Resurrection and Transformation

laundry-basket-webA sermon preached at St. Matthew’s Episcopal Church in Wilton, CT on the 4th Sunday of Easter, based on Acts 9:36-43.

There was a conference at Virginia Seminary this past Friday and Saturday called “Missional Voices.” It was a gathering of Episcopalians from around the church who have a vision of living into becoming a missional church again, much like the early church.

Missional ministry is defined by its advocates as:

“a Christian community that crosses boundaries to embody and participate in God’s mission – loving the world into wholeness – in all that we do: prayer, worship, preaching, teaching, loving service, and daily life.”

Listening to the conference being live streamed Friday, I heard details about a growing missional initiative called Laundry Love. Its founder, a former drug addict and homeless guy, named Christian Kassoff, was one of the presenters. Fully tattooed and pierced, he was nervous talking in front of an audience, but his demeanor calmed as he began to tell the story of Laundry Love.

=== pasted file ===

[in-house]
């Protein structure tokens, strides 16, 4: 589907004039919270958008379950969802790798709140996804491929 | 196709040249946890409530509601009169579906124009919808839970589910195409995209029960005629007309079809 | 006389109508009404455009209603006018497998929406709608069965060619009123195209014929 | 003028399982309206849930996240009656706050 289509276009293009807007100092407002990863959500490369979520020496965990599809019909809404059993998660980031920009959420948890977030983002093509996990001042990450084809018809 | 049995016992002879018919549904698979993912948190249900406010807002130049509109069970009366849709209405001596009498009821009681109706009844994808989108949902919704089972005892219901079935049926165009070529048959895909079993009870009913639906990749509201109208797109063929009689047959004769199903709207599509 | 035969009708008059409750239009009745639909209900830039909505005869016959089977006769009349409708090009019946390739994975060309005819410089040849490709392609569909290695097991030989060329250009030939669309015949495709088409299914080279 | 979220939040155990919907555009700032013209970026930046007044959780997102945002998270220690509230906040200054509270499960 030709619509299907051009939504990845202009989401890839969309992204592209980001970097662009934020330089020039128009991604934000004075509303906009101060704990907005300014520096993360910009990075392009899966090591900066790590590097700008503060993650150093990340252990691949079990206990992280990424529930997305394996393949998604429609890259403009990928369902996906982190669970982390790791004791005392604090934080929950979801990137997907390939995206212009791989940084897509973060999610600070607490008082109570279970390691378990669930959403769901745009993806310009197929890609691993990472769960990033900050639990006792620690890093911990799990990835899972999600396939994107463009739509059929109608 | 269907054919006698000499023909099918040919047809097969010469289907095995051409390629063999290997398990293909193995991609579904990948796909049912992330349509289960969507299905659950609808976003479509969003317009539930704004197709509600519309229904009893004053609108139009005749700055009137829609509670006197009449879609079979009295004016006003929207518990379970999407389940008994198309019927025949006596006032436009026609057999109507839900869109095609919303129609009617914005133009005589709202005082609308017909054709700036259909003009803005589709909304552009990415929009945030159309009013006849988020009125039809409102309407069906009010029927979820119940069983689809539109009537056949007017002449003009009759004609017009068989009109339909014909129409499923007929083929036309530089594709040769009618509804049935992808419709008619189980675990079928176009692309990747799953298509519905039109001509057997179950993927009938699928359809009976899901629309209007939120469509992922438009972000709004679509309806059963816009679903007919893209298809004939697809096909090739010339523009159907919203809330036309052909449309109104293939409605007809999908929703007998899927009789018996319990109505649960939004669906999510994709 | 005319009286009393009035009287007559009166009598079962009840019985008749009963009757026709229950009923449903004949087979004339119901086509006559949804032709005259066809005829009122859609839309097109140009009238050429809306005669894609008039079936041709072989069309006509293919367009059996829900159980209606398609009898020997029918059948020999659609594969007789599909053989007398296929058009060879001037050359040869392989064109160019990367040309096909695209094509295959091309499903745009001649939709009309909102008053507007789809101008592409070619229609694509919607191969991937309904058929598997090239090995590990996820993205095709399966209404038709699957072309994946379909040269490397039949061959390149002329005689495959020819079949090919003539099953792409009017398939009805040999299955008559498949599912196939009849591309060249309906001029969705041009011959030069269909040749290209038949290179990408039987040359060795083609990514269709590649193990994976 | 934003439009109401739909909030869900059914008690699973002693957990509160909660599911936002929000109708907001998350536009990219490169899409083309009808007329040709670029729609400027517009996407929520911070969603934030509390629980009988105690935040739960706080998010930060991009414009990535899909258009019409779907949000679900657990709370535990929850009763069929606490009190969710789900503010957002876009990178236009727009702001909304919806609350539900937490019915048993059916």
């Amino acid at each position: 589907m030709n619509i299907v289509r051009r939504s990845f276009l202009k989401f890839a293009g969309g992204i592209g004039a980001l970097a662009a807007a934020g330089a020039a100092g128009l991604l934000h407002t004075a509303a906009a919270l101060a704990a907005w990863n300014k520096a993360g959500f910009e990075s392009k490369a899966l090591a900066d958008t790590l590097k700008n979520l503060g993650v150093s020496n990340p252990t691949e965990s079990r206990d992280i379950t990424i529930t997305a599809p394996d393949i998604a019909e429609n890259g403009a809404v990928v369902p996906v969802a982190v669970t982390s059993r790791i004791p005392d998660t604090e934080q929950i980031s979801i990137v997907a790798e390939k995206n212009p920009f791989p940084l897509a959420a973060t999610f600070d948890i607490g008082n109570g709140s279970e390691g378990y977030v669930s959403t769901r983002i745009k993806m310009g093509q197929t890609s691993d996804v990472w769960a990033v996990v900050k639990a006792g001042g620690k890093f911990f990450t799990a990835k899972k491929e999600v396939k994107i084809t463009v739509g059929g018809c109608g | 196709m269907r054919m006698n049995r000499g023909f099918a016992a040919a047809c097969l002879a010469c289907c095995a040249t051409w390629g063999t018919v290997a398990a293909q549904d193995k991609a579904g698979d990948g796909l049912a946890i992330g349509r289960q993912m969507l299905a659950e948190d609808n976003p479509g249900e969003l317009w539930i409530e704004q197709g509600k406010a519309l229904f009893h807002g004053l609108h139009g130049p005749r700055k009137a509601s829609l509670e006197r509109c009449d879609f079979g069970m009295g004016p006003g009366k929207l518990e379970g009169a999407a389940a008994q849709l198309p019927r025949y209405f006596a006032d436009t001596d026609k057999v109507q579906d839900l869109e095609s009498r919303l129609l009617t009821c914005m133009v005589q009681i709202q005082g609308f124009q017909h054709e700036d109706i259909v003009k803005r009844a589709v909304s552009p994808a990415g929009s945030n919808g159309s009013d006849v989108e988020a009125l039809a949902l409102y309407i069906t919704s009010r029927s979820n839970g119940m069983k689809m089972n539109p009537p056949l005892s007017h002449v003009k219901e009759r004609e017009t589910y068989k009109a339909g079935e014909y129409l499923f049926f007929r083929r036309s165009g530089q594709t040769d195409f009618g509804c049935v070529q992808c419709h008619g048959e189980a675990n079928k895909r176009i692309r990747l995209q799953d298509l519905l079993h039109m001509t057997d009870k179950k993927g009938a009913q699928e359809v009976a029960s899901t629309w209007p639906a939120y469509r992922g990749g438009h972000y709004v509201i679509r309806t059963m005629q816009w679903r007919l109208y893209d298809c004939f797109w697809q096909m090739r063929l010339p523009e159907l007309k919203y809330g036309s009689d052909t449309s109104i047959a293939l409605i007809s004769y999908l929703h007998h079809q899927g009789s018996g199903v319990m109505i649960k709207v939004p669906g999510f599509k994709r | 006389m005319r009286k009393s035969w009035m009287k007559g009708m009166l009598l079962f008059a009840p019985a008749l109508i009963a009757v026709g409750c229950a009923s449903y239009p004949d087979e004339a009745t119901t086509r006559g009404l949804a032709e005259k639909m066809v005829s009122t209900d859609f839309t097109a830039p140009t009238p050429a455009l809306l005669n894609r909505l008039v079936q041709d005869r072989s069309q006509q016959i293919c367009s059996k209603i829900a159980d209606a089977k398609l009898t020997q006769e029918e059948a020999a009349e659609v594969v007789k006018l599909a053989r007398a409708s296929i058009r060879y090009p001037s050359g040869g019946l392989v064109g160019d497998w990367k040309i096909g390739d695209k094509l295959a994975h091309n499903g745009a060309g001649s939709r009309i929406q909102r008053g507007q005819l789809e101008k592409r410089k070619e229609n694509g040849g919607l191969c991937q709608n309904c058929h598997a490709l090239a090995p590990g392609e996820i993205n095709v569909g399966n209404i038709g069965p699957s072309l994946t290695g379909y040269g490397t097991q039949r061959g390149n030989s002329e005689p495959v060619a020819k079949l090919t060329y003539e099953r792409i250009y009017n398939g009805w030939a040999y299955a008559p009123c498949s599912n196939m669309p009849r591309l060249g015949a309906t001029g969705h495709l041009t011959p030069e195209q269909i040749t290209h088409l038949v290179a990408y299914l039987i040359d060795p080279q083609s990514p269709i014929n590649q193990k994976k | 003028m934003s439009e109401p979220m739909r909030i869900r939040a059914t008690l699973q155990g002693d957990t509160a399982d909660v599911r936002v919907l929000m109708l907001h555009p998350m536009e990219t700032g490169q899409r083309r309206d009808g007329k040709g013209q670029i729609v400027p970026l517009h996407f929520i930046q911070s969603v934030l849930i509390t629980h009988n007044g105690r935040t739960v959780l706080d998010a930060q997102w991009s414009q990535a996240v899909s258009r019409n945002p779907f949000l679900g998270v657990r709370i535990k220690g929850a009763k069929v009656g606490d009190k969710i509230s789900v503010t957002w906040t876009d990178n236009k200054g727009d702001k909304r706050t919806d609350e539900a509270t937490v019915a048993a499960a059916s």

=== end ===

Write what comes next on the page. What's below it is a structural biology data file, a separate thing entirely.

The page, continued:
Christian talked about his hard past and about his love/hate affair with organized Christianity. It was in living at the edges with others who are followers of Christ that he found wholeness, not in a church building. After finding sobriety, he met “T-Bone,” a homeless gentleman living in Ventura, California and regularly visited with him on the street. In one particular conversation, Christian asked, “T-Bone, how can I come alongside your life in a way that would matter?” T-Bone’s response was honest and practical. “If I had clean clothes I think people would treat me like a human being.”

So that’s what Christian and his Christian friends did. They washed T Bone’s clothes. Not his feet or his hands – his clothes. T-Bone’s desire for worth and welcome is found in us all. We all yearn to be treated as human beings. Christian never thought that this simple conversation 12+ years ago would spark an idea that continues to influence and care for tens of thousands of people every month. The creative and collective energy used to sustain, expand, and share Laundry Love reminds us that every human being has tremendous worth, value, and possibility. To date an estimated 600,000+ loads of laundry has been done, and over 450,000 people cared for across the United States under the umbrella concept of Laundry Love.